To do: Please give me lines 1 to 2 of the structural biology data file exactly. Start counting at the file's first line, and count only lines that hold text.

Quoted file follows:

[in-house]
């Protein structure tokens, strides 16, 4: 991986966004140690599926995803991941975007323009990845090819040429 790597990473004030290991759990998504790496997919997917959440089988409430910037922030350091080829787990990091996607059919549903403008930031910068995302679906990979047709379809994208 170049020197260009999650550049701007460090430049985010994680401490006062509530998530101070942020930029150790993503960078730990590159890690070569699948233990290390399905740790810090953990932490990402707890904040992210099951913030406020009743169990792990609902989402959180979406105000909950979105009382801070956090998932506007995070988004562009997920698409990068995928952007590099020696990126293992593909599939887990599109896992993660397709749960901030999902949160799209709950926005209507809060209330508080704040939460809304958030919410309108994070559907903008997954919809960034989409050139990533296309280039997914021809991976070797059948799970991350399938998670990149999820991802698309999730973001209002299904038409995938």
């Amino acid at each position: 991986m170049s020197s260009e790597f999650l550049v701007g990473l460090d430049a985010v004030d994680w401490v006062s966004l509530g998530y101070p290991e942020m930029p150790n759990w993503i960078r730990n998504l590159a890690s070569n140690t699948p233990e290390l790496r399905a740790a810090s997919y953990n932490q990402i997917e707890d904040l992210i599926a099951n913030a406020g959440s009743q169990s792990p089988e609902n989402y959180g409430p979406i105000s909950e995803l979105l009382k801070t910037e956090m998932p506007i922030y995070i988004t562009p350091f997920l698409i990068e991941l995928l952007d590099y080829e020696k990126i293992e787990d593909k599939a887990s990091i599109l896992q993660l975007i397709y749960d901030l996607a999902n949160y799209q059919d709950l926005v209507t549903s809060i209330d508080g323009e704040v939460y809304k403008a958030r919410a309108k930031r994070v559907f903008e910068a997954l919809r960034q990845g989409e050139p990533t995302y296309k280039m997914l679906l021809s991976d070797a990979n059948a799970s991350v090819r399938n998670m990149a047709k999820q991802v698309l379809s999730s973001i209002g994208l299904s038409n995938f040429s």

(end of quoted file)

[in-house]
């Protein structure tokens, strides 16, 4: 991986966004140690599926995803991941975007323009990845090819040429 790597990473004030290991759990998504790496997919997917959440089988409430910037922030350091080829787990990091996607059919549903403008930031910068995302679906990979047709379809994208 170049020197260009999650550049701007460090430049985010994680401490006062509530998530101070942020930029150790993503960078730990590159890690070569699948233990290390399905740790810090953990932490990402707890904040992210099951913030406020009743169990792990609902989402959180979406105000909950979105009382801070956090998932506007995070988004562009997920698409990068995928952007590099020696990126293992593909599939887990599109896992993660397709749960901030999902949160799209709950926005209507809060209330508080704040939460809304958030919410309108994070559907903008997954919809960034989409050139990533296309280039997914021809991976070797059948799970991350399938998670990149999820991802698309999730973001209002299904038409995938």